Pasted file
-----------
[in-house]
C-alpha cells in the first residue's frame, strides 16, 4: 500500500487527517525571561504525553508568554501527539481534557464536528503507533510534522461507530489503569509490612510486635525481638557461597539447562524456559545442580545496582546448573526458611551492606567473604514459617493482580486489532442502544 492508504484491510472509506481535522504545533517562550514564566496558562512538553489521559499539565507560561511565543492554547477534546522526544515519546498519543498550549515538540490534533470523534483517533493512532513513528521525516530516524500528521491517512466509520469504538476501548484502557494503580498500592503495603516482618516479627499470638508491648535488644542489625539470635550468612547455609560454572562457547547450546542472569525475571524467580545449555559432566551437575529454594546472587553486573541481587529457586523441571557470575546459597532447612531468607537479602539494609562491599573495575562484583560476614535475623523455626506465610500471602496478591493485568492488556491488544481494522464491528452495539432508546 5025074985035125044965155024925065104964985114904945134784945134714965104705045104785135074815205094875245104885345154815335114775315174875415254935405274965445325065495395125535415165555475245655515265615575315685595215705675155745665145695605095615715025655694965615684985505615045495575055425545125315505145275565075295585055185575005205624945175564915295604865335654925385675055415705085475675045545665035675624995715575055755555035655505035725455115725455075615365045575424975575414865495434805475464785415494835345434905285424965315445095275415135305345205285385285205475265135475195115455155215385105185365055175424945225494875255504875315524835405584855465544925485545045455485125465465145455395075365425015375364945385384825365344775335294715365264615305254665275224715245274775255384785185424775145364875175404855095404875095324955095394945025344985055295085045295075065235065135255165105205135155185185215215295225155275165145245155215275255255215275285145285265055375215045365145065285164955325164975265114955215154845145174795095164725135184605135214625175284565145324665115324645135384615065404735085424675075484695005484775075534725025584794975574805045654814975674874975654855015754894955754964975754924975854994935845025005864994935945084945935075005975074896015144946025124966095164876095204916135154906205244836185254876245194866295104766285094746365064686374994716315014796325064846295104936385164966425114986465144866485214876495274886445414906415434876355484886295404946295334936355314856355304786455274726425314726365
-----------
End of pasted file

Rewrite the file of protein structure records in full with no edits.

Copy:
[in-house]
C-alpha cells in the first residue's frame, strides 16, 4: 500500500487527517525571561504525553508568554501527539481534557464536528503507533510534522461507530489503569509490612510486635525481638557461597539447562524456559545442580545496582546448573526458611551492606567473604514459617493482580486489532442502544 492508504484491510472509506481535522504545533517562550514564566496558562512538553489521559499539565507560561511565543492554547477534546522526544515519546498519543498550549515538540490534533470523534483517533493512532513513528521525516530516524500528521491517512466509520469504538476501548484502557494503580498500592503495603516482618516479627499470638508491648535488644542489625539470635550468612547455609560454572562457547547450546542472569525475571524467580545449555559432566551437575529454594546472587553486573541481587529457586523441571557470575546459597532447612531468607537479602539494609562491599573495575562484583560476614535475623523455626506465610500471602496478591493485568492488556491488544481494522464491528452495539432508546 5025074985035125044965155024925065104964985114904945134784945134714965104705045104785135074815205094875245104885345154815335114775315174875415254935405274965445325065495395125535415165555475245655515265615575315685595215705675155745665145695605095615715025655694965615684985505615045495575055425545125315505145275565075295585055185575005205624945175564915295604865335654925385675055415705085475675045545665035675624995715575055755555035655505035725455115725455075615365045575424975575414865495434805475464785415494835345434905285424965315445095275415135305345205285385285205475265135475195115455155215385105185365055175424945225494875255504875315524835405584855465544925485545045455485125465465145455395075365425015375364945385384825365344775335294715365264615305254665275224715245274775255384785185424775145364875175404855095404875095324955095394945025344985055295085045295075065235065135255165105205135155185185215215295225155275165145245155215275255255215275285145285265055375215045365145065285164955325164975265114955215154845145174795095164725135184605135214625175284565145324665115324645135384615065404735085424675075484695005484775075534725025584794975574805045654814975674874975654855015754894955754964975754924975854994935845025005864994935945084945935075005975074896015144946025124966095164876095204916135154906205244836185254876245194866295104766285094746365064686374994716315014796325064846295104936385164966425114986465144866485214876495274886445414906415434876355484886295404946295334936355314856355304786455274726425314726365